Downhill Lunges

Perhaps one of the best quad exercises for backpackers, downhill lunges increase overall strength, but really focus on that eccentric motion as well. If you can workout outside in the winter, load your pack down with about 30 pounds, and lunge downhill for 50 yards. Repeat three times, and complete at least three times a week. If you live somewhere too snowy for outdoor exercise in the winter, then find a treadmill that functions on a decline, or do your lunges down some stairs. This will increase the intensity, so make sure to adjust the weight accordingly.

Hamstrings

If you’ve ever noticed your lower back hurting after a long day on the trail, it’s probably a sign of underdeveloped hamstrings. What happens is that on soft ground with a heavy pack, your heels tend to sink in. This pulls on your hamstrings, which in turn creates tension on your lower back. To ease that pain in the upcoming season, focus on your hamstrings now:

Deads

The ultimate hammie workout, you can’t beat weighted deadlifts for building up your hamstrings, as well as a lot of other muscles in the body. It’s important to observe good form, so make sure to check out a couple of videos, and start with a light weight until you get the motion down. Always keep your back flat, and if you start to feel pain in your back, drop down to a lower weight.

Chair Walk

Another great exercise for the hammies is the chair walk. It’s perfect for isolating just the hamstrings, and it’s a safer alternative for those with lower back problems. Simply sit at the very edge of a rolling office chair, place your hands on your head, and sit up as straight as possible. Then, putting most of the weight on your heels, scoot your chair across the room focusing on using your hamstrings. When you reach the wall, turn around and walk back. Do this three times, and complete the exercise three times a week. When this gets easier, make sure to up either a number of times you complete the exercise or the length that you “walk.” If you’re having trouble visualizing this exercise, check out this informational video!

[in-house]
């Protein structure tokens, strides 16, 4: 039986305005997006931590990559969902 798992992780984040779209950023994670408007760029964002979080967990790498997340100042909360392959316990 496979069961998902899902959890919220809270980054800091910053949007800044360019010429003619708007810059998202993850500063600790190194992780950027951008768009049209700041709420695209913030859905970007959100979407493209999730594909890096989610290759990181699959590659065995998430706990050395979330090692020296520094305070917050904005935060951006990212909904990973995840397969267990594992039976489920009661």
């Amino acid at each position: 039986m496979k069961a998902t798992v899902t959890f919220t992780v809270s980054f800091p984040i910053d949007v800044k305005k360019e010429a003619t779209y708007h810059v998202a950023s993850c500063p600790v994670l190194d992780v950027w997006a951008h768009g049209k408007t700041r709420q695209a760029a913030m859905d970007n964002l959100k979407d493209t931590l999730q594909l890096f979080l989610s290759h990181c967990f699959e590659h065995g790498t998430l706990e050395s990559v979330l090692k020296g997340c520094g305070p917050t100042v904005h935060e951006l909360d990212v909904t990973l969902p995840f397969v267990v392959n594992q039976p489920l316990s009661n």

Inner/Outer Thighs

The human body functions on multiple planes of motion, which means that even when you’re walking forward, or up a hill, you’re also moving laterally and diagonally, especially while on the trail. You almost never move just straight forward, or straight backward, so it’s important to have those other lateral muscles, strengthened as well. Known as the adductors and abductors, your inner and outer thighs play a big role in every backpacking trip you’ve ever been on. Here’s how to target them in your off-season routine:

Side Skips